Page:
REVISTA

Opinión de los propietarios canadienses sobre la cirugía, manejo del dolor y anestesia en perros y gatos

Valoración Valoración: 3 Estrellas

Descripción: Análisis de los puntos más relevantes de comunicación con los propietarios canadienses en relación al dolor y su manejo en gatos

TITULO FUENTE ORIGINAL:

Perceptions and opinions of Canadian pet owners about anaesthesia, pain and surgery in small animals

AUTORES:

Steagall PV, Monteiro BP, Ruel HLM, Beauchamp G, Luca G, Berry J, Little S, Stiles E, Hamilton S, Pang D.

REVISTA ABREV.:

J Small Anim Pract

AÑO:

2017

REFERENCIA:

58(7):380-388

DOI:

10.1111/jsap.12674

RESUMEN ORIGINAL:

OBJECTIVES: The aim of this study was to evaluate the perceptions and opinions of Canadian pet owners about anaesthesia, pain and surgery in dogs and cats. METHODS: Six Canadian veterinary hospitals participated. Each practice received 200 copies of a questionnaire that were distributed to pet owners. Questions regarding the use of analgesics, anaesthesia, surgery and... + Leer más

OBJECTIVES: The aim of this study was to evaluate the perceptions and opinions of Canadian pet owners about anaesthesia, pain and surgery in dogs and cats.

METHODS: Six Canadian veterinary hospitals participated. Each practice received 200 copies of a questionnaire that were distributed to pet owners. Questions regarding the use of analgesics, anaesthesia, surgery and onychectomy (cats) were included. Responses were transformed into ordinal scores and analysed with a Cochran-Mantel-Haenszel test.

RESULTS: A total of 849 out of 1200 questionnaires were returned. Owners believed more frequently that analgesics are needed for surgical procedures than for the medical conditions. Owners rated as very important/important: "knowing what to expect during illness/injury/surgery" (99·3%), "being assured that all necessary analgesic drugs/techniques will be used" (98·6%), "being informed about procedures/risk" (98·5%), and having a board-certified anaesthesiologist (90·5%). Most owners agreed/partly agreed that pain impacts quality of life (94·2%), and affects their pet's behaviour (89·5%). Most respondents (69%) were women; they were significantly more concerned than men about anaesthesia, pain, cost and client-communication. Cat owners believed that analgesics were necessary for some procedures/conditions significantly more often than canine-only owners. Pet owners with previous surgery disagreed more frequently that "pain after surgery can be helpful" and that "pain in animals is easy to recognize" than those without previous surgery. Most owners think onychectomy should be banned in cats (56·4%).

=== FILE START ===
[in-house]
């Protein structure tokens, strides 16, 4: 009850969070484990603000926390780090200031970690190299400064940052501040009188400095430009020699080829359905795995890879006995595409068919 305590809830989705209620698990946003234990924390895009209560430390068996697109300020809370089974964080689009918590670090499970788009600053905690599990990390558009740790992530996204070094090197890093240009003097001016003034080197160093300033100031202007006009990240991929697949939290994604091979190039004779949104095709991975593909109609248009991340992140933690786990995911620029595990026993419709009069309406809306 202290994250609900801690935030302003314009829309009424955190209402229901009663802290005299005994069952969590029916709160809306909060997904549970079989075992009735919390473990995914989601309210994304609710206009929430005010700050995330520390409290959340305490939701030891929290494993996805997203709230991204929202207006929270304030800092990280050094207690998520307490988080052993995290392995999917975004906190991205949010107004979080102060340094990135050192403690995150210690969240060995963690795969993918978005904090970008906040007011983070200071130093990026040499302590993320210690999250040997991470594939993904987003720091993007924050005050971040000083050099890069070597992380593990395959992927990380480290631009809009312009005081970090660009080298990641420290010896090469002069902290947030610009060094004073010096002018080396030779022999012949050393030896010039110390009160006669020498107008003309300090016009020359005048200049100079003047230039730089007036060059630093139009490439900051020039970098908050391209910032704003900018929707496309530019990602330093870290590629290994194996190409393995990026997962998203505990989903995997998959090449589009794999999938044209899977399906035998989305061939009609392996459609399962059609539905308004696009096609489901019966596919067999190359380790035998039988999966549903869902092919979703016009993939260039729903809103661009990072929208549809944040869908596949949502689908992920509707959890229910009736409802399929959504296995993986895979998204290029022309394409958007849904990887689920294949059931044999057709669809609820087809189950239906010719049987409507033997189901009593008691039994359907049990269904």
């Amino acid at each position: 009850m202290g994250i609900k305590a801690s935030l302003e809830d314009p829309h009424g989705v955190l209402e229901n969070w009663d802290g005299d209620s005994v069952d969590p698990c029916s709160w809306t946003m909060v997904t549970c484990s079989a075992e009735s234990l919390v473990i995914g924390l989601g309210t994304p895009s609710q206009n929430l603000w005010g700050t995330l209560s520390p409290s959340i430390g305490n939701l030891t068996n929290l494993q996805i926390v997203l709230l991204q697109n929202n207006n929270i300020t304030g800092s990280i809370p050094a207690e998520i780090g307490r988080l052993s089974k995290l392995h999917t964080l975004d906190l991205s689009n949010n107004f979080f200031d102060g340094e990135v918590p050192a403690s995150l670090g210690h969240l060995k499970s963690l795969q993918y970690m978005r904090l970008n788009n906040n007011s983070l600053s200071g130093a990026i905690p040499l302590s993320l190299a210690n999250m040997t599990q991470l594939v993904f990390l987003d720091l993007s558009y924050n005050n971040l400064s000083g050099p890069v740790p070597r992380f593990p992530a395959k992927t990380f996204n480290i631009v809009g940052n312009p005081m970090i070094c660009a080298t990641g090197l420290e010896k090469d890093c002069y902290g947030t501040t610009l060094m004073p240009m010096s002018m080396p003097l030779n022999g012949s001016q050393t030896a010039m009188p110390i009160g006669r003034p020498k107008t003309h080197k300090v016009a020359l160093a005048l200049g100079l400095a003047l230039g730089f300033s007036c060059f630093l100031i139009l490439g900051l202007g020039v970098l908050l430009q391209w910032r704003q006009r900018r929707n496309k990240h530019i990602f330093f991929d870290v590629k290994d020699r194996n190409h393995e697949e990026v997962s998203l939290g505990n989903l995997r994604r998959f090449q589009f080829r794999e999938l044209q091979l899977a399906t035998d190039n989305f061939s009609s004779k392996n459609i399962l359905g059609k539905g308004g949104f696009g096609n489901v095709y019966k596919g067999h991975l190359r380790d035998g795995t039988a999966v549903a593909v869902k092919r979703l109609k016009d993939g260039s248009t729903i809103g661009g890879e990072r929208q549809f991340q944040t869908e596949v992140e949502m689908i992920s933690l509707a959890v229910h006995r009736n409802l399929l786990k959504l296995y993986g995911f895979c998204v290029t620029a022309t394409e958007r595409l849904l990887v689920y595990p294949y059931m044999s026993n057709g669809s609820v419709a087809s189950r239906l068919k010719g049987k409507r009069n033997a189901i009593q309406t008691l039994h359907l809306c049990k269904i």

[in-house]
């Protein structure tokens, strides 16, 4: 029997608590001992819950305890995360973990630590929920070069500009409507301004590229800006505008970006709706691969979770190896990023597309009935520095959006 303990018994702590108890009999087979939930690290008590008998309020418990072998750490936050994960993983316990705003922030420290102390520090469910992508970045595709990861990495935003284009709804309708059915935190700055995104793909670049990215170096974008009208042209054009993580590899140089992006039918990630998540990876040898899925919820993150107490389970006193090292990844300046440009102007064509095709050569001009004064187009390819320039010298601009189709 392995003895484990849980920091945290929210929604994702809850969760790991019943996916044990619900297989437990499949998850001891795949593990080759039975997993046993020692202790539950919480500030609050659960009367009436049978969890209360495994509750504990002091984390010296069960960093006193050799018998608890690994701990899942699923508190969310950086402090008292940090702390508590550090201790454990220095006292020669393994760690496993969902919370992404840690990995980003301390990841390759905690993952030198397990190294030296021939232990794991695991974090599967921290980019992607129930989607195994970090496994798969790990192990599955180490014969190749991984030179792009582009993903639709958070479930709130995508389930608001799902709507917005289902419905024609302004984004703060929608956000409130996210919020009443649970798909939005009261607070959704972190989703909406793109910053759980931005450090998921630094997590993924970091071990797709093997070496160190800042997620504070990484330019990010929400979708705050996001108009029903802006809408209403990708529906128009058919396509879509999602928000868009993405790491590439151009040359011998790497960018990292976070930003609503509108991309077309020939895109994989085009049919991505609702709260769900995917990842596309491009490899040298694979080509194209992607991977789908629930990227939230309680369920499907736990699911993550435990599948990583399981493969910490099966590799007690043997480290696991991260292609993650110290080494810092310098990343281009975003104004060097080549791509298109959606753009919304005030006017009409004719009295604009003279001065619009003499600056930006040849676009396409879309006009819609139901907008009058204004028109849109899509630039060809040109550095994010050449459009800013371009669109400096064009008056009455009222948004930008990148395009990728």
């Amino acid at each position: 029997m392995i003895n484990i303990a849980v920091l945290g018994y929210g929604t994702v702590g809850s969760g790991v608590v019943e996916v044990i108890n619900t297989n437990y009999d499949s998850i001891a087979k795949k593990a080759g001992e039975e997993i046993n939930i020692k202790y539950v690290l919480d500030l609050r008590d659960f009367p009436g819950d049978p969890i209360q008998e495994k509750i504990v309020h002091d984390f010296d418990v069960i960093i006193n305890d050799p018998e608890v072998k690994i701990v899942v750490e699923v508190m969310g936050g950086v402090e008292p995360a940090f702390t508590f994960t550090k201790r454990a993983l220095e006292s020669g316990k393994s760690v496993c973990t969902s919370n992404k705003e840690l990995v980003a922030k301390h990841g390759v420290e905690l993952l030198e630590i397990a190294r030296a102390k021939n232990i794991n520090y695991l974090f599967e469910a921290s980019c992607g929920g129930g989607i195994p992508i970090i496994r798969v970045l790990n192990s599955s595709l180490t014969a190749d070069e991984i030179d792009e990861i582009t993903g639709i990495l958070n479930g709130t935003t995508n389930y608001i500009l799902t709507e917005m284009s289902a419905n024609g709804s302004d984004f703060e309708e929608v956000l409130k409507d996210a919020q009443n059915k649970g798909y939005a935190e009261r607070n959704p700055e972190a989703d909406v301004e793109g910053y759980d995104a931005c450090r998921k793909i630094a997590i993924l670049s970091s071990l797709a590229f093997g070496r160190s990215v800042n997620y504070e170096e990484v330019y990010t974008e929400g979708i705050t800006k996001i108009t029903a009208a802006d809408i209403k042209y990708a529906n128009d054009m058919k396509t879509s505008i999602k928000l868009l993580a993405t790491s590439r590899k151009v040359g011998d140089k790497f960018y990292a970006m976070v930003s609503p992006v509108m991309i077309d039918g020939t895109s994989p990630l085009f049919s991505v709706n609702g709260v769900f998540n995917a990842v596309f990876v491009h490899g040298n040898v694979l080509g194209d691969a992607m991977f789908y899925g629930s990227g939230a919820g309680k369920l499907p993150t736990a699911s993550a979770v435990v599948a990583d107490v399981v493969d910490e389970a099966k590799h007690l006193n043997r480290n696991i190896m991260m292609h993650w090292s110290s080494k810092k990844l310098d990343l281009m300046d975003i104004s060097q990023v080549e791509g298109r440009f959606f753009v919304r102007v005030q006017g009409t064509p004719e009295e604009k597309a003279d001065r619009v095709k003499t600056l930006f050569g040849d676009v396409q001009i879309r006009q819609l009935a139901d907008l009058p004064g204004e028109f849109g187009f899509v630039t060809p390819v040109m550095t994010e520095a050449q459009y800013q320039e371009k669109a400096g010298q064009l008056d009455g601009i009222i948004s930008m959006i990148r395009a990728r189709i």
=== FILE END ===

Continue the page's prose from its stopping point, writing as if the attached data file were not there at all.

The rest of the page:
CLINICAL SIGNIFICANCE: This study identified important areas of client communication regarding pain and its control in pets.

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